January 26, 2018
What would you risk to ensure that your newborn daughter has the right to live?
Genre/Categories/Setting: contemporary fiction, adoption, cultural heritage, family life, mothers/daughters, Asian, Asian American, India
***This post contains Amazon affiliate links.
Secret Daughter is a compelling story of adoption from three perspectives: Kavita, the mother who gives up her newborn daughter to an orphanage in Mumbai in hopes of saving her daughter’s life; Somer, a heartbroken, newly married physician in San Francisco who, upon hearing the news she cannot have children, decides to adopt; and Asha, Somer’s adopted daughter from Mumbai, India.
Amazon Rating: 4.6 Stars
Today, I’d especially like you to meet Kavita, a young, poor mother in India traveling on foot to an orphanage in Mumbai and making a heartbreaking choice to save her newborn daughter’s life by giving her away. Her husband, who is hoping for a son, killed the first-born daughter, and Kavita is determined to save her second daughter’s life. She makes a difficult decision and risks everything to give the only gift she can give her daughter, a chance to live. Without a doubt, Kavita is a compelling and memorable character.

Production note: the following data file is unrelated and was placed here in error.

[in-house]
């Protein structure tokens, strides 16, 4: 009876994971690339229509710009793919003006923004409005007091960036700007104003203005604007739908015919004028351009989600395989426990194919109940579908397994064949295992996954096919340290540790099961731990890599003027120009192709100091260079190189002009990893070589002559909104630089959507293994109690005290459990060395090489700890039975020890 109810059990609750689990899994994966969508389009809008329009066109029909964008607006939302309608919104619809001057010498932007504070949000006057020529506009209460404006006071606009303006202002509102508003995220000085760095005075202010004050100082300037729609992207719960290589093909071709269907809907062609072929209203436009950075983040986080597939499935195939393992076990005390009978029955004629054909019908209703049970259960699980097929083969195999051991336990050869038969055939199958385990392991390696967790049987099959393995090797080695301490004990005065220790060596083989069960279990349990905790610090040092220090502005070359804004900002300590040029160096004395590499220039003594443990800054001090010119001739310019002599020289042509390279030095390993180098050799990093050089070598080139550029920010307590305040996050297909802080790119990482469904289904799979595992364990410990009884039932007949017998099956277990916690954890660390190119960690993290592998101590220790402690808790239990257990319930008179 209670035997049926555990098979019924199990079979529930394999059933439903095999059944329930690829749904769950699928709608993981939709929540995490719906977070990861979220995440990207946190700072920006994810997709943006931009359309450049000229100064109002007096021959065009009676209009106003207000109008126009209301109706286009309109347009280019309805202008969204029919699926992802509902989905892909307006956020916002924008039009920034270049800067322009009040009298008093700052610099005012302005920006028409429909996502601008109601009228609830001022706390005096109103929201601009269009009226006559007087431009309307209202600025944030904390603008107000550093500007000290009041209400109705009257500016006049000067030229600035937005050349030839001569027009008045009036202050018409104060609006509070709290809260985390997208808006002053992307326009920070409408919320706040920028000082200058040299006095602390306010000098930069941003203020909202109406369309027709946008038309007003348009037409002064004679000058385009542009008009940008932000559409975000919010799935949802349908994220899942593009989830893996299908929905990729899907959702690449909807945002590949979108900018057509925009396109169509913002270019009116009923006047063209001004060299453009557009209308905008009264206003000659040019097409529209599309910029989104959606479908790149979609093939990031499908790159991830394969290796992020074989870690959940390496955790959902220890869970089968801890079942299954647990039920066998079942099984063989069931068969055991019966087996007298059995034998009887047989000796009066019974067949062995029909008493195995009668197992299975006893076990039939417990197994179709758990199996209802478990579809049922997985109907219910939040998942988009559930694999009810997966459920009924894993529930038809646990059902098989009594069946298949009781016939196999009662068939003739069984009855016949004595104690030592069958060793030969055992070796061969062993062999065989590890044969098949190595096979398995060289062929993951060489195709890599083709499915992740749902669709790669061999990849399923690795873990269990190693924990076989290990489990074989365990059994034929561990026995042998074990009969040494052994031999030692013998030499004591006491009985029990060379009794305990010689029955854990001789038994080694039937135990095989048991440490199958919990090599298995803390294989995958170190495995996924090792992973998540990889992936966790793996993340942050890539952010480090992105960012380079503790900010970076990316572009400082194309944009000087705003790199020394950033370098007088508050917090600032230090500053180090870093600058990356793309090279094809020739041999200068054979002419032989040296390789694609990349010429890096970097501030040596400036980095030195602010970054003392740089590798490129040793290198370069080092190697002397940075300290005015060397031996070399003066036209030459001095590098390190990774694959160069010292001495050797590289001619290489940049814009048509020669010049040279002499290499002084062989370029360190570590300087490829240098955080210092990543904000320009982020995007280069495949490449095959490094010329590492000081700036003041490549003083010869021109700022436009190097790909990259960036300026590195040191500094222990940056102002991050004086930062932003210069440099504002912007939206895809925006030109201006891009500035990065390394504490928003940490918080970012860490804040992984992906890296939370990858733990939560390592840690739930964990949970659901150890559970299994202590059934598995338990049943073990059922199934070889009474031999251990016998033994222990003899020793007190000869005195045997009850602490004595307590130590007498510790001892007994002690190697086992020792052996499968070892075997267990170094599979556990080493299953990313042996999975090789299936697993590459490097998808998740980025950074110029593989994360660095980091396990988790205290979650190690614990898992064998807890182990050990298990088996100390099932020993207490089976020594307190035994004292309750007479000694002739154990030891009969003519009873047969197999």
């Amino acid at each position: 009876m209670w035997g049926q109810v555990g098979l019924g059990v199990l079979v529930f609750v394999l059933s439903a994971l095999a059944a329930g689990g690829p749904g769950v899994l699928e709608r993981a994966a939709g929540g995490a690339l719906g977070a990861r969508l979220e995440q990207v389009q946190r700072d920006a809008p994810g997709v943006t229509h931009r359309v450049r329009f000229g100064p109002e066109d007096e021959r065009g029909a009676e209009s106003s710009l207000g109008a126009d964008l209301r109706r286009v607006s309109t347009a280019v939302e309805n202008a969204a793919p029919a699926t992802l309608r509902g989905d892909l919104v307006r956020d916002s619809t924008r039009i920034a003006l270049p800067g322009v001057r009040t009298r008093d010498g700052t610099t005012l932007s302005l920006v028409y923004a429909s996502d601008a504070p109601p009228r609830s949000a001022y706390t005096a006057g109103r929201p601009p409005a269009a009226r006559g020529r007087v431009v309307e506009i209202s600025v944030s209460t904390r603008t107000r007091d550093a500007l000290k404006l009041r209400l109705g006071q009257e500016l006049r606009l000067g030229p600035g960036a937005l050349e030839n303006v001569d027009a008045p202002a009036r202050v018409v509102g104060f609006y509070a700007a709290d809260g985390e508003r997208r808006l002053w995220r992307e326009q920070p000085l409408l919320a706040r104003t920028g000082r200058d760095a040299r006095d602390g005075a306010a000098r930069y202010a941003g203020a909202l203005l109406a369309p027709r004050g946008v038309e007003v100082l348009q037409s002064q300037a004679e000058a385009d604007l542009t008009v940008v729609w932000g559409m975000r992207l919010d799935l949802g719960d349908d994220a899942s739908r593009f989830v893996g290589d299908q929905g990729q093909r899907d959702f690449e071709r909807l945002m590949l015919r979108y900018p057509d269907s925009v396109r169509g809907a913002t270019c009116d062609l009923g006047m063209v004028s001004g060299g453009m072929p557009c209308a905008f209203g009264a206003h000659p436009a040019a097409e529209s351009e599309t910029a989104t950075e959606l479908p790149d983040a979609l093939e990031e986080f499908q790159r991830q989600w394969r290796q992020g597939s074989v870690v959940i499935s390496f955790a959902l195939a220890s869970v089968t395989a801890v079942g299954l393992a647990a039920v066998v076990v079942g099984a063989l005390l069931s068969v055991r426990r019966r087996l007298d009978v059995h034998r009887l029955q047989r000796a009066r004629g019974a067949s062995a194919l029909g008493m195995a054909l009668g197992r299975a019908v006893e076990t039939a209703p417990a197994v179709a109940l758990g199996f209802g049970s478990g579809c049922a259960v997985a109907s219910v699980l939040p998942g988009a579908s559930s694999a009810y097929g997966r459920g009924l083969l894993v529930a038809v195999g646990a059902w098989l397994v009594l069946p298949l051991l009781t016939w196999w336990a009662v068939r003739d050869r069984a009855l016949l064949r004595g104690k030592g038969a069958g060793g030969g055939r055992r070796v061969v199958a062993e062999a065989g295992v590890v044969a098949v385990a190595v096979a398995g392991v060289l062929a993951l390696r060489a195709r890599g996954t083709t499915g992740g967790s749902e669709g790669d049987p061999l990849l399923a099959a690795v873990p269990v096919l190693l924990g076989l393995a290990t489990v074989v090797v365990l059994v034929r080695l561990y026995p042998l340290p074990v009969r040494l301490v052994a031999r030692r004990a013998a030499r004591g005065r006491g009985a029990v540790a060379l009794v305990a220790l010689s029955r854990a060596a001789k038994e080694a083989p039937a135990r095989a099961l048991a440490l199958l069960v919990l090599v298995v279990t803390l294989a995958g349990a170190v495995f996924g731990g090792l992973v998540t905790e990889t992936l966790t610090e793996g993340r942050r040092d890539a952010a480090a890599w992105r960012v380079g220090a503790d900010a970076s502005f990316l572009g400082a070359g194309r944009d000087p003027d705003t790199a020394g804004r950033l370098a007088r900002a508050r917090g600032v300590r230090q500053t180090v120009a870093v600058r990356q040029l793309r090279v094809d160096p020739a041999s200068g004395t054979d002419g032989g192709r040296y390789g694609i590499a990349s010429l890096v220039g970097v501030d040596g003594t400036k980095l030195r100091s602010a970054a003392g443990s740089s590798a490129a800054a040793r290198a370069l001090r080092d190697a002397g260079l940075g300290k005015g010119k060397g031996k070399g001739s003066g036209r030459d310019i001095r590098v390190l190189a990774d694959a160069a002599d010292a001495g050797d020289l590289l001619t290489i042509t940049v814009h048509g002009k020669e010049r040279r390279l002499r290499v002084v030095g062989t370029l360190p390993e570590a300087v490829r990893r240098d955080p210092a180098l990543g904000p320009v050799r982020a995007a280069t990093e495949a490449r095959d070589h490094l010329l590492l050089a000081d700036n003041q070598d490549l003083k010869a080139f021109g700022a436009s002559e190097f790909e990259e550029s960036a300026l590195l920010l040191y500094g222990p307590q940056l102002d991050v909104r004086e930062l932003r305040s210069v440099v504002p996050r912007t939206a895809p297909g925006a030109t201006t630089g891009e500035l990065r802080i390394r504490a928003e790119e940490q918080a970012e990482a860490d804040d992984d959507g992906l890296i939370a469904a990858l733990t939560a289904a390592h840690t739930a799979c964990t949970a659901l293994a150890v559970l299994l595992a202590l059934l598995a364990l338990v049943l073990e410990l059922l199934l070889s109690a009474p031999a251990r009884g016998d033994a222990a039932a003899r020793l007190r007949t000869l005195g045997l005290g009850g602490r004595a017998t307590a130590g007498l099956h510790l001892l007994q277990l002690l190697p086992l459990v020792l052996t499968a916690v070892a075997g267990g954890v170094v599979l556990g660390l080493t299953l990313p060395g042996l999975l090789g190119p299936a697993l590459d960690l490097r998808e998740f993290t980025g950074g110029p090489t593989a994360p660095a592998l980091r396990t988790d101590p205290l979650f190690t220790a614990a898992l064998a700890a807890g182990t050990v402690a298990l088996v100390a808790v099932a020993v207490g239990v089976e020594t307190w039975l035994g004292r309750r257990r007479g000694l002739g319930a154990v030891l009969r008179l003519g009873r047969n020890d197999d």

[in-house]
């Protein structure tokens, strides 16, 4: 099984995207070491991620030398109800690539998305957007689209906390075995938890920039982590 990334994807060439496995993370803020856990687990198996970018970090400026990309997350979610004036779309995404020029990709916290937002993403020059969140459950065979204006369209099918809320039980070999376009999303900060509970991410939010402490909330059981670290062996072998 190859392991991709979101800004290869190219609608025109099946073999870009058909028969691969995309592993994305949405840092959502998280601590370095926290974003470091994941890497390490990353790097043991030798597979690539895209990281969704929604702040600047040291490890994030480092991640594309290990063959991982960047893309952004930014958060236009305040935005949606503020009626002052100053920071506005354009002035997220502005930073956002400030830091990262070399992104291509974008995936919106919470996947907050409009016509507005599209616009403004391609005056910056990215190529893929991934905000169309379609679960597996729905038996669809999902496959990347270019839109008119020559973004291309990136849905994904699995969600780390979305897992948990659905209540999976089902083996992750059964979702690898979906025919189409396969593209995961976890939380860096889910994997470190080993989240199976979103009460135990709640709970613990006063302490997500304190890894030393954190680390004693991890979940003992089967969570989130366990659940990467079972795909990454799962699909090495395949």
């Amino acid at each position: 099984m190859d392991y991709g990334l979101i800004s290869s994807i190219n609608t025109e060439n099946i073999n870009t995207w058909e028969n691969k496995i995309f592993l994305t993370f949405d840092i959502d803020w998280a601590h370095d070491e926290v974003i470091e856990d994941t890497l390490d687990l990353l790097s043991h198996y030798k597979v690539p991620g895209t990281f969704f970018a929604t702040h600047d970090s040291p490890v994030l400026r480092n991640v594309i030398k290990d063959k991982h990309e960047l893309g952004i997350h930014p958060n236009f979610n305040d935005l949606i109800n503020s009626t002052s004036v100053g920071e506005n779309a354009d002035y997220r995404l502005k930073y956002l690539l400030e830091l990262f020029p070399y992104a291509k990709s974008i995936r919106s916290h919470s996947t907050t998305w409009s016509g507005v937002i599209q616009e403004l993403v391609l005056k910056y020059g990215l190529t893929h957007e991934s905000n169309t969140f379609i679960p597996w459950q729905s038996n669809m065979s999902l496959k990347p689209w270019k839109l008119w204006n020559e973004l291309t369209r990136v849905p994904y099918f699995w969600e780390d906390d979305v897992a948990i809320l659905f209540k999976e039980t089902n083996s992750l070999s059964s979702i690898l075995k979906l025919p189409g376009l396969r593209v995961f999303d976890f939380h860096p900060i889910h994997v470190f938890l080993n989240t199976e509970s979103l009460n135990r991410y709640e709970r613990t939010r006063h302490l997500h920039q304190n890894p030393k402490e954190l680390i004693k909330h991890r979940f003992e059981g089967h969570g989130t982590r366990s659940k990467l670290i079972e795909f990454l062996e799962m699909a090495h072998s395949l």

Although there is an abundance of strong women in Secret Daughter, I couldn’t stop thinking about Kavita and the hardships she faced and the bravery and determination needed to put the daring plan of saving her newborn daughter into action. She risked her life, and then was faced with living with that decision for the rest of her life, wondering if she had done the right thing. What would any of us have done in similar circumstances? Giving up her infant daughter was only one of the hardships Kavita faced in her life as she struggled to care for her family and trust her husband with their future.